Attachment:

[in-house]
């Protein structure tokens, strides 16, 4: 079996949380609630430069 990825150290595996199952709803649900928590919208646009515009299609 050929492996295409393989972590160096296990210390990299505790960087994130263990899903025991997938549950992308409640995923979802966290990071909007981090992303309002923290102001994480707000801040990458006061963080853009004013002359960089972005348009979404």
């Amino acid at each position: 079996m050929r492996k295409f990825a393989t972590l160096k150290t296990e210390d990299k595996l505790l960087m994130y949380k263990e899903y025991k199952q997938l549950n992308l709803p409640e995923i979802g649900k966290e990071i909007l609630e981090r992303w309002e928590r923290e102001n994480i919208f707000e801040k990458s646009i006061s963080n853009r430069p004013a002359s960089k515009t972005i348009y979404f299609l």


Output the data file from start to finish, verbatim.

[in-house]
């Protein structure tokens, strides 16, 4: 079996949380609630430069 990825150290595996199952709803649900928590919208646009515009299609 050929492996295409393989972590160096296990210390990299505790960087994130263990899903025991997938549950992308409640995923979802966290990071909007981090992303309002923290102001994480707000801040990458006061963080853009004013002359960089972005348009979404």
């Amino acid at each position: 079996m050929r492996k295409f990825a393989t972590l160096k150290t296990e210390d990299k595996l505790l960087m994130y949380k263990e899903y025991k199952q997938l549950n992308l709803p409640e995923i979802g649900k966290e990071i909007l609630e981090r992303w309002e928590r923290e102001n994480i919208f707000e801040k990458s646009i006061s963080n853009r430069p004013a002359s960089k515009t972005i348009y979404f299609l």